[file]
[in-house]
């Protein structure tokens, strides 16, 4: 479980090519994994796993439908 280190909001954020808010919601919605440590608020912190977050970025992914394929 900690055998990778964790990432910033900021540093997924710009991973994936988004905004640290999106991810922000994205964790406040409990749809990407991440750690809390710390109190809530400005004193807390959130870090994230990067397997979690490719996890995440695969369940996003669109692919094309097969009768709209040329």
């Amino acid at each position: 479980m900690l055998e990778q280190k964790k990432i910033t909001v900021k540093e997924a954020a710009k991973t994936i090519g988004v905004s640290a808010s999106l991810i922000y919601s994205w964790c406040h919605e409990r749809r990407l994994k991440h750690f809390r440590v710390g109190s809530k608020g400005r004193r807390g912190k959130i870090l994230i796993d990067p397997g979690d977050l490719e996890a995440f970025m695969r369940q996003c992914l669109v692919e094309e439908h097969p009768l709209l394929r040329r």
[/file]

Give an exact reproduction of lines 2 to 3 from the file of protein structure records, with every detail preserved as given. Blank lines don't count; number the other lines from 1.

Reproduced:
């Protein structure tokens, strides 16, 4: 479980090519994994796993439908 280190909001954020808010919601919605440590608020912190977050970025992914394929 900690055998990778964790990432910033900021540093997924710009991973994936988004905004640290999106991810922000994205964790406040409990749809990407991440750690809390710390109190809530400005004193807390959130870090994230990067397997979690490719996890995440695969369940996003669109692919094309097969009768709209040329």
């Amino acid at each position: 479980m900690l055998e990778q280190k964790k990432i910033t909001v900021k540093e997924a954020a710009k991973t994936i090519g988004v905004s640290a808010s999106l991810i922000y919601s994205w964790c406040h919605e409990r749809r990407l994994k991440h750690f809390r440590v710390g109190s809530k608020g400005r004193r807390g912190k959130i870090l994230i796993d990067p397997g979690d977050l490719e996890a995440f970025m695969r369940q996003c992914l669109v692919e094309e439908h097969p009768l709209l394929r040329r």